You Cannot Lead a Person From Where You Stand

You Cannot Lead a Person From Where You Stand

Today is the first installment of our five part series on Leadership for June.  Hope you find this glimpse into the need for Leadership in every organization, and how to discern Leadership from Management.






A head full of what you want will get in the way of providing leadership.  Your vision, mission and objectives are wonderful and necessary to your success.  They are, however, only a tool of leadership and not leadership itself.

You can’t lead a person from where you stand; you can only lead them from where they stand.

If you can fill your head with what they see and fill your heart with what they feel, then, and only then, can you lead them to their best next step and lead them to feeling great about taking it.  I was once taught that there are two kinds of convincing; I can convince you of something or your can convince yourself of something.  If I convince you, it might not stick. If you convince yourself, it’s more likely to stick!

Leadership, like sales, is a form of convincing.  I may sell you my vision but, if you buy your own vision it is much more compelling.  If I set aside my vision and understand where you are, and help you build your own vision then you will work towards that vision of your own accord.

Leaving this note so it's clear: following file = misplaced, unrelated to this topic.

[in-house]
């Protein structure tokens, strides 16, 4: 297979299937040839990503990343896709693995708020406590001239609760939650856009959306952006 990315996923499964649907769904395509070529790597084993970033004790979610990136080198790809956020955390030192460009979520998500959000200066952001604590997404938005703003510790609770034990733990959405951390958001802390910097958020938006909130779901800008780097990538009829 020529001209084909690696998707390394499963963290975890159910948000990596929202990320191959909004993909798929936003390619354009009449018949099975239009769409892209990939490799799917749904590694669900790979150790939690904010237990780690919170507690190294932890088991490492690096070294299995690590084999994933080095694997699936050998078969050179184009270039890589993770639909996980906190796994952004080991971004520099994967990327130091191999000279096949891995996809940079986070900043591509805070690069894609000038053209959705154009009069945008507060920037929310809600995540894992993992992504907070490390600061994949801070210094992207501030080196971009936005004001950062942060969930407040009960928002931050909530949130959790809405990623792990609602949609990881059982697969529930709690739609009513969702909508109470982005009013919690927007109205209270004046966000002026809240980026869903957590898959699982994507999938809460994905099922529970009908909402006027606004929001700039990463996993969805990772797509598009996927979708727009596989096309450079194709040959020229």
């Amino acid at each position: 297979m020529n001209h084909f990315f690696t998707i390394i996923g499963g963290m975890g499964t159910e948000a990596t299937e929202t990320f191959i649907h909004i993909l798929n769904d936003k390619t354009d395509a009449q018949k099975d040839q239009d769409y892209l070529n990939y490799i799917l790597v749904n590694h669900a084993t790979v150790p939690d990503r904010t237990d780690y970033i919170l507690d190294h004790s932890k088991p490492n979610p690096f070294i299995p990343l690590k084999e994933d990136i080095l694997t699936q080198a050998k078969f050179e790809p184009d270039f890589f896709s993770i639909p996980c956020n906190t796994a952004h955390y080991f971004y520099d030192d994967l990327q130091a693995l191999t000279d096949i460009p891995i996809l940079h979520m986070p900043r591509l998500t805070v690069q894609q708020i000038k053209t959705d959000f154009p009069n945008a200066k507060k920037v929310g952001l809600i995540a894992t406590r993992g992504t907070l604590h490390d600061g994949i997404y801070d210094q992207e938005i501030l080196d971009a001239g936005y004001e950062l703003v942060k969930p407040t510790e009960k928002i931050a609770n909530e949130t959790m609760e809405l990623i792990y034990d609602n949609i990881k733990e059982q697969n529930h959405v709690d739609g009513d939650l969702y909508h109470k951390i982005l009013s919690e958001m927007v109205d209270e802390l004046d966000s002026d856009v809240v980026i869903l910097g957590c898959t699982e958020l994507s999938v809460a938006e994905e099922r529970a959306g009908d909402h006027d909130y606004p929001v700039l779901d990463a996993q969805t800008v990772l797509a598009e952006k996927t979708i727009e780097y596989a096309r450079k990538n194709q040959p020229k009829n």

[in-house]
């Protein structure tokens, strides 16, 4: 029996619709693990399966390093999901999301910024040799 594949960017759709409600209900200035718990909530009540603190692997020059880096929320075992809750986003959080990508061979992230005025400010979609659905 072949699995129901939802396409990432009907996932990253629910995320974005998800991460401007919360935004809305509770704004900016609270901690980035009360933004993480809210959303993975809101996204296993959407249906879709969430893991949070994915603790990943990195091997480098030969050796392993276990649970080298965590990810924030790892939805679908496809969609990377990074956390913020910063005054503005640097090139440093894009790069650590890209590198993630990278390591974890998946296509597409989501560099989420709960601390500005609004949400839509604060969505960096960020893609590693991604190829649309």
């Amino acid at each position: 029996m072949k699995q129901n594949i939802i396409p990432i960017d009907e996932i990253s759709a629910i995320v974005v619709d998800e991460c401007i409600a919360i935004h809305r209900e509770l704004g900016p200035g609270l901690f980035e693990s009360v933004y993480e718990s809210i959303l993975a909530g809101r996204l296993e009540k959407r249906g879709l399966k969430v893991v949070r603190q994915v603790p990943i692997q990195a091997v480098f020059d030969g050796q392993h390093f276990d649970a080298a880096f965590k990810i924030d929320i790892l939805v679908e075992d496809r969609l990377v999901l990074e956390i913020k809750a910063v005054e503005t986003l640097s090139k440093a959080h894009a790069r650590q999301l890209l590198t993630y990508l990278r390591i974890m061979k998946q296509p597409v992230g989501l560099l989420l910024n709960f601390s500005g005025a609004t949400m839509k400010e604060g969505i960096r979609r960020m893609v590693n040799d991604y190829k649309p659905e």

Leadership, like sales, is about setting aside what I want to sell and finding out what you want to buy and then professionally helping you to buy it.  If I have a great vision, it becomes a tool in this process.  I begin by understanding you and helping you to understanding what you want.  If I can then lead you to see how our visions are compatible, how our paths are congruent then I won’t have to constantly cajole and reinforce to keep my vision in your head.  Your vision will provide the pull.

If you find that your and their visions are incompatible; that is a good thing.  Finding this out early will save a great deal of time and pain.  That is one example of a favorite ActionCOACH teaching; Slow down to speed up.  Taking the time to really understand your team takes effort and shows serious commitment.  Investing time early to find serious deep level disagreement can prevent a fatal fracture later on – don’t end up training and creating your competition.

Investing this level of energy up front saves you time.  My favorite business book, Good to Great makes the point that your most valuable asset is the right people in the right seat.  I’ve seen companies invest gobs of time and money trying to get the team to buy-in to the company vision.  It’s painfully often fruitless.  The team eventually begins to joke about the company’s great vision.  It is just not their own.  The right people are the ones whose vision is compatible with yours and whose path is congruent with yours.  They will fight to stay beside you on their path.

Lead them from where they stand and try not to get in their way.


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